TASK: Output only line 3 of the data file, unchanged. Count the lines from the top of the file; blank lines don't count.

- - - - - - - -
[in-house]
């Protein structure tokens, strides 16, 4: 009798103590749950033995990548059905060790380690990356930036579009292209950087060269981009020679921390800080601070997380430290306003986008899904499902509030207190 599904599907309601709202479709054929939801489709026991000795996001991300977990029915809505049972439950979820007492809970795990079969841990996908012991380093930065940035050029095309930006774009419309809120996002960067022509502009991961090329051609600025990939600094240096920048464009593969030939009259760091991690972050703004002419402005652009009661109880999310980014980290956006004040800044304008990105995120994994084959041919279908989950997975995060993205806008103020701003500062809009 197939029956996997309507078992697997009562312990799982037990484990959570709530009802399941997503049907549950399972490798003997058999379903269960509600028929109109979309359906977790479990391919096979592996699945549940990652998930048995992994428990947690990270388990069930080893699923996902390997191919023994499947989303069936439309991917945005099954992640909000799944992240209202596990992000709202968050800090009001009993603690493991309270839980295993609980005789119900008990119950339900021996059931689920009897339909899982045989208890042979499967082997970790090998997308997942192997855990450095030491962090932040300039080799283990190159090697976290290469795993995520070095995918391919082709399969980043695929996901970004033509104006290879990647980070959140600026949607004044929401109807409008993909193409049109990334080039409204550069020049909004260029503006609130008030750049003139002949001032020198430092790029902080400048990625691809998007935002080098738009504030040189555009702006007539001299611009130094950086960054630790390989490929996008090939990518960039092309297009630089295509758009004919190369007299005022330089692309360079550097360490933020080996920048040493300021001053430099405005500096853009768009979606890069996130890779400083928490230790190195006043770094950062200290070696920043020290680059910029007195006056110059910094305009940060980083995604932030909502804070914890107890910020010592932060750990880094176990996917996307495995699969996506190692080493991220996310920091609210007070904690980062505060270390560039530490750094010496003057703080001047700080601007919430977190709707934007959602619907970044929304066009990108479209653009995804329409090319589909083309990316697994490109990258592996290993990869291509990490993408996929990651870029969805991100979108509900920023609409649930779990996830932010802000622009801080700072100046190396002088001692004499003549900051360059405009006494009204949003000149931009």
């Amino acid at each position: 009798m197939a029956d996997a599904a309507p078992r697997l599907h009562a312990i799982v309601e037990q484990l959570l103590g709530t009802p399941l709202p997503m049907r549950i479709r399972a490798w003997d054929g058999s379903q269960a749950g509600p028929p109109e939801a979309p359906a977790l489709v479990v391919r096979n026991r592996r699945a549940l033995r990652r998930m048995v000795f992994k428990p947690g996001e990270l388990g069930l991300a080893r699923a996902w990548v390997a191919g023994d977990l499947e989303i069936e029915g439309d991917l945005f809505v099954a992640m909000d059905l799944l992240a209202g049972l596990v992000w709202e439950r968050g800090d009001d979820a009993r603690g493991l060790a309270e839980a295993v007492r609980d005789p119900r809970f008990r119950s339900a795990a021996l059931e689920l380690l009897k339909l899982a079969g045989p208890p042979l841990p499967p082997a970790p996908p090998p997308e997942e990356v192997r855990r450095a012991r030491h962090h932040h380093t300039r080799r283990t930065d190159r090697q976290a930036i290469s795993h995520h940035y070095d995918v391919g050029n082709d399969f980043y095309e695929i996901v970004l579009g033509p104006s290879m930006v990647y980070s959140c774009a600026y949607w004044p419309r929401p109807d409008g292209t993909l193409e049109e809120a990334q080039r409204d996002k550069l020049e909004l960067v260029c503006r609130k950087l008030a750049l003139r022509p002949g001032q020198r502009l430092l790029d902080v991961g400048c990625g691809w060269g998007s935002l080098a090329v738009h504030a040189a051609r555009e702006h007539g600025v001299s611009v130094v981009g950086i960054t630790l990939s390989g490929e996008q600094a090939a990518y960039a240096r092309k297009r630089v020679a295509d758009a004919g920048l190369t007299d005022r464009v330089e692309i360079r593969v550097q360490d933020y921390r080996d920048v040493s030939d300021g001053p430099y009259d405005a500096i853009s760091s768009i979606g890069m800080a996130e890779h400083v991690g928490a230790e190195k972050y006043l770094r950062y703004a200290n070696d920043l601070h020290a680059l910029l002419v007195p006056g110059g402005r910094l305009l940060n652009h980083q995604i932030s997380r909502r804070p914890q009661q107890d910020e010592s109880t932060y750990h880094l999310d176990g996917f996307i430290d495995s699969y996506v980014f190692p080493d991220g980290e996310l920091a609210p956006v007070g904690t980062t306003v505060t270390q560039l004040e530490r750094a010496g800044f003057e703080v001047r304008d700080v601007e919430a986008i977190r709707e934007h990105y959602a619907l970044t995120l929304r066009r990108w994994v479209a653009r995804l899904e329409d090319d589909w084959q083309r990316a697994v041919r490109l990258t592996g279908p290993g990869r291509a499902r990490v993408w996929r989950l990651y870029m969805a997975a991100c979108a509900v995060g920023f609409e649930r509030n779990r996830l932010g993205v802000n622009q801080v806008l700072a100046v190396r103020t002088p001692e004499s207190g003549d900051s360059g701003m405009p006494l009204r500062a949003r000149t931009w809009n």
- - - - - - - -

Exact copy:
């Amino acid at each position: 009798m197939a029956d996997a599904a309507p078992r697997l599907h009562a312990i799982v309601e037990q484990l959570l103590g709530t009802p399941l709202p997503m049907r549950i479709r399972a490798w003997d054929g058999s379903q269960a749950g509600p028929p109109e939801a979309p359906a977790l489709v479990v391919r096979n026991r592996r699945a549940l033995r990652r998930m048995v000795f992994k428990p947690g996001e990270l388990g069930l991300a080893r699923a996902w990548v390997a191919g023994d977990l499947e989303i069936e029915g439309d991917l945005f809505v099954a992640m909000d059905l799944l992240a209202g049972l596990v992000w709202e439950r968050g800090d009001d979820a009993r603690g493991l060790a309270e839980a295993v007492r609980d005789p119900r809970f008990r119950s339900a795990a021996l059931e689920l380690l009897k339909l899982a079969g045989p208890p042979l841990p499967p082997a970790p996908p090998p997308e997942e990356v192997r855990r450095a012991r030491h962090h932040h380093t300039r080799r283990t930065d190159r090697q976290a930036i290469s795993h995520h940035y070095d995918v391919g050029n082709d399969f980043y095309e695929i996901v970004l579009g033509p104006s290879m930006v990647y980070s959140c774009a600026y949607w004044p419309r929401p109807d409008g292209t993909l193409e049109e809120a990334q080039r409204d996002k550069l020049e909004l960067v260029c503006r609130k950087l008030a750049l003139r022509p002949g001032q020198r502009l430092l790029d902080v991961g400048c990625g691809w060269g998007s935002l080098a090329v738009h504030a040189a051609r555009e702006h007539g600025v001299s611009v130094v981009g950086i960054t630790l990939s390989g490929e996008q600094a090939a990518y960039a240096r092309k297009r630089v020679a295509d758009a004919g920048l190369t007299d005022r464009v330089e692309i360079r593969v550097q360490d933020y921390r080996d920048v040493s030939d300021g001053p430099y009259d405005a500096i853009s760091s768009i979606g890069m800080a996130e890779h400083v991690g928490a230790e190195k972050y006043l770094r950062y703004a200290n070696d920043l601070h020290a680059l910029l002419v007195p006056g110059g402005r910094l305009l940060n652009h980083q995604i932030s997380r909502r804070p914890q009661q107890d910020e010592s109880t932060y750990h880094l999310d176990g996917f996307i430290d495995s699969y996506v980014f190692p080493d991220g980290e996310l920091a609210p956006v007070g904690t980062t306003v505060t270390q560039l004040e530490r750094a010496g800044f003057e703080v001047r304008d700080v601007e919430a986008i977190r709707e934007h990105y959602a619907l970044t995120l929304r066009r990108w994994v479209a653009r995804l899904e329409d090319d589909w084959q083309r990316a697994v041919r490109l990258t592996g279908p290993g990869r291509a499902r990490v993408w996929r989950l990651y870029m969805a997975a991100c979108a509900v995060g920023f609409e649930r509030n779990r996830l932010g993205v802000n622009q801080v806008l700072a100046v190396r103020t002088p001692e004499s207190g003549d900051s360059g701003m405009p006494l009204r500062a949003r000149t931009w809009n």